EPA Seeking to Redefine Small Business Under Chemicals Law

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By Tiffany Stecker and Pat Rizzuto

Chemical company reporting requirements may change as the Environmental Protection Agency considers revising the size standards for small chemical manufacturers under the amended Toxic Substances Control Act.

The EPA is requesting comment on a possible decision to revise the standards that would exempt small producers from reporting certain data. This includes the location of a plant site, the quantity imported or manufactured, and the number of workers involved in the process.

The standards, established in the 1980s, describe which manufacturers are generally exempt from the reporting requirements.

Currently, producers of chemicals, pesticides, paints and adhesives, and petroleum products making less than $4 million in annual sales are not subject to the same reporting mandates as large companies, with some exceptions.

The EPA may adjust the sales values if the federal price index for chemical products changes more than 20 percent.

Between 1988 and 2015, the price of chemicals has grown by 129 percent. More than 75 percent of the Small Business Administration’s size standards for firms are set higher than $7.5 million in annual sales.

“EPA’s existing $4 million annual sales standard is an outlier at the low end of this range,” the agency’s pre-publication notice says.

The Frank R. Lautenberg Chemical Safety for the 21st Century Act (Pub. L. No. 114-182), amended the 1976 Toxic Substances Control Act and became law June 22.

Help for Small Firms

The EPA has made a preliminary determination that the changes to the size standards are necessary under Section 8(a)(3)(C) of the new law, which requires the agency to consult with the SBA and decide which manufacturers and processors are deemed “small” manufacturers, and whether such a determination is warranted.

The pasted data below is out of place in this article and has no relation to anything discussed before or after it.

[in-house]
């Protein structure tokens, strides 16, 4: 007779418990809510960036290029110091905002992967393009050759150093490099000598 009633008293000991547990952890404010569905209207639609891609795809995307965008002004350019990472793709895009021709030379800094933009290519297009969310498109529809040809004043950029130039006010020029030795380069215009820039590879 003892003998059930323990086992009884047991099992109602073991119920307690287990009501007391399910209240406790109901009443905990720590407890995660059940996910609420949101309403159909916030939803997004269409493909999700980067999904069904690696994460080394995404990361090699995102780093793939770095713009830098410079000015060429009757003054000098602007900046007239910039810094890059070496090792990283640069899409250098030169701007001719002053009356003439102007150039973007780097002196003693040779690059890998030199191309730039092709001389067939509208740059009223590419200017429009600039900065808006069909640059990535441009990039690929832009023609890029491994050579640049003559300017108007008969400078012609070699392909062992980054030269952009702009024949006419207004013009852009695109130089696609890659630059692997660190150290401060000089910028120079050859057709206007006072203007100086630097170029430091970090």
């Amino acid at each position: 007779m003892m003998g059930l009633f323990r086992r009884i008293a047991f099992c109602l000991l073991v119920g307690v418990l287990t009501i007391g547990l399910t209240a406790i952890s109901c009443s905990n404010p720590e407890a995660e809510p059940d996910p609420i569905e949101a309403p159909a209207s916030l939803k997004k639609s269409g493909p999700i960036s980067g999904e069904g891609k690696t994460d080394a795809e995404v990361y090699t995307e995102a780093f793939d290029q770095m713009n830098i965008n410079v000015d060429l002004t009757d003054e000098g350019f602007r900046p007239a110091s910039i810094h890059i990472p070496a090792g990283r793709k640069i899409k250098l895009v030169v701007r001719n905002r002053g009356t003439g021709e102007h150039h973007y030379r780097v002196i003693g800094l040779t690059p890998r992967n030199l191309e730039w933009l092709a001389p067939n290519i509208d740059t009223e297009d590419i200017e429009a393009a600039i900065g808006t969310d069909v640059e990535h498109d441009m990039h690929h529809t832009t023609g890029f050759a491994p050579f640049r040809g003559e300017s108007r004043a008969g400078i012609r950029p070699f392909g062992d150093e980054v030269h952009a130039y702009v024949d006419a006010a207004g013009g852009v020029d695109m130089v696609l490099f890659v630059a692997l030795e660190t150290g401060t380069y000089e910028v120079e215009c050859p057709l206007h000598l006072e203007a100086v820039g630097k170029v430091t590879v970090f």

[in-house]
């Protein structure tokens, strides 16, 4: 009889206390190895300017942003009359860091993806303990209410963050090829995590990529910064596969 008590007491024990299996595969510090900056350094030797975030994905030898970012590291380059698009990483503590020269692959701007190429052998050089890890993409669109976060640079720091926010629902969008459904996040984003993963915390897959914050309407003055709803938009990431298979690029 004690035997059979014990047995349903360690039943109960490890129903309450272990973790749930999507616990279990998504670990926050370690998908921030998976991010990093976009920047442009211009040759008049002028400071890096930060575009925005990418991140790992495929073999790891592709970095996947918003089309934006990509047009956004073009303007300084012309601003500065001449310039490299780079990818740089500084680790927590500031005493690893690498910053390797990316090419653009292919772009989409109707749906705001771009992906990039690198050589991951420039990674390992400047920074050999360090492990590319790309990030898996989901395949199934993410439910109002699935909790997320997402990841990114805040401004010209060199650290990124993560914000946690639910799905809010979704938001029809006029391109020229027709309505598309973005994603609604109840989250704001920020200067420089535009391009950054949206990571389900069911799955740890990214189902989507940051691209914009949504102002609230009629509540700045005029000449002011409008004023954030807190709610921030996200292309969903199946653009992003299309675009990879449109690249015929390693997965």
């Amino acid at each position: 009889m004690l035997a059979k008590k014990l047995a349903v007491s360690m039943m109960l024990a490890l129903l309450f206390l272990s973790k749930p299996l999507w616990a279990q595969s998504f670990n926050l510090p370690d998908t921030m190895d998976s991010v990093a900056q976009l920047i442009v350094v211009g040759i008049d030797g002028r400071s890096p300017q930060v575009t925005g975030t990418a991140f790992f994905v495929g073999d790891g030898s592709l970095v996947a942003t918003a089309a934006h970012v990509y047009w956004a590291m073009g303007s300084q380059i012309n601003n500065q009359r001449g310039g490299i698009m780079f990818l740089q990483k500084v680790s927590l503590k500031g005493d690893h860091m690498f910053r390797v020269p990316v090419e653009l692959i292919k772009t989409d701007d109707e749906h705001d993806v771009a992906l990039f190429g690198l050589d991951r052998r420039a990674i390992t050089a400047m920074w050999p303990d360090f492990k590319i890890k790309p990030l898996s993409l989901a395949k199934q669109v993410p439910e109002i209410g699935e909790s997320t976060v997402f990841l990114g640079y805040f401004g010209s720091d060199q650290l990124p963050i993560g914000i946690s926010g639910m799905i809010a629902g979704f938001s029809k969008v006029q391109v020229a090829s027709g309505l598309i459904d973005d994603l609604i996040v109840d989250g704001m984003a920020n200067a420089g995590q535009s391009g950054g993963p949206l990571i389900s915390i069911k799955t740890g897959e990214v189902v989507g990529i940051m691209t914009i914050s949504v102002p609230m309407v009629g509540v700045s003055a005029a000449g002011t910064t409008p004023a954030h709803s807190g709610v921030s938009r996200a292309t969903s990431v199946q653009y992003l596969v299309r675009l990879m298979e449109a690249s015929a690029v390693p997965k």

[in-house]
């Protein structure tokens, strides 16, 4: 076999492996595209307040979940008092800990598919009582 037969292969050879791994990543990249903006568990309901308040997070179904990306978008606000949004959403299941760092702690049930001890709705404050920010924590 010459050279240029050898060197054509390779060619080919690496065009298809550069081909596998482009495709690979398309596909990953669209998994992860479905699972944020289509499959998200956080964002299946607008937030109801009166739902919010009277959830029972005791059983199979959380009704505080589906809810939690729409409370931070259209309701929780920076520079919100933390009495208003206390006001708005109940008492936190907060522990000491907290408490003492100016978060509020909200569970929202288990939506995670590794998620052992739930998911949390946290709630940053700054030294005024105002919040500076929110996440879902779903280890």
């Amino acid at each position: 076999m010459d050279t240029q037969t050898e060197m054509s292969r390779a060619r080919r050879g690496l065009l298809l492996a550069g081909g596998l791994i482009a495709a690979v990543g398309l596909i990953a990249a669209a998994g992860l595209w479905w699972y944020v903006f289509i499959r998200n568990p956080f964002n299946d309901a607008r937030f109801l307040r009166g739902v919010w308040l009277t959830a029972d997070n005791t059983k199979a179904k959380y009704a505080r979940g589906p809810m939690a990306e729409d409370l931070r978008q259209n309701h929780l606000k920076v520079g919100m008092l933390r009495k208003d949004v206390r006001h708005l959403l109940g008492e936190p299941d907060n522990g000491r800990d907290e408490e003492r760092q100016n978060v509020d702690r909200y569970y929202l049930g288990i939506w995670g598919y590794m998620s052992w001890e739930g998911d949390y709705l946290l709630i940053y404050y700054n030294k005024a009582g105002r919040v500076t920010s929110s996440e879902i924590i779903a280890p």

Dan Newton, senior government relations manager for the Society of Chemical Manufacturers and Affiliates, told Bloomberg BNA his organization supports the agency’s plan to update the criteria that define small businesses under TSCA.

About 70 percent of the society’s members are small, specialty chemical manufacturers.

Newton pointed to comments the society provided the EPA in September regarding fees it will charge industry to recoup some of its chemicals oversight costs.

Business revenue is a reasonable approach to defining small businesses, but another approach would be to base the definition on the number of employees, the society said.

The EPA notice is scheduled to publish in the Federal Register on Dec. 15.

To contact the reporters on this story: Tiffany Stecker at tstecker@bna.com in Washington and Pat Rizzuto in Washington at prizzuto@bna.comTo contact the editor responsible for this story: Larry Pearl at lpearl@bna.com

For More Information

The EPA notice is available at http://src.bna.com/kKI.

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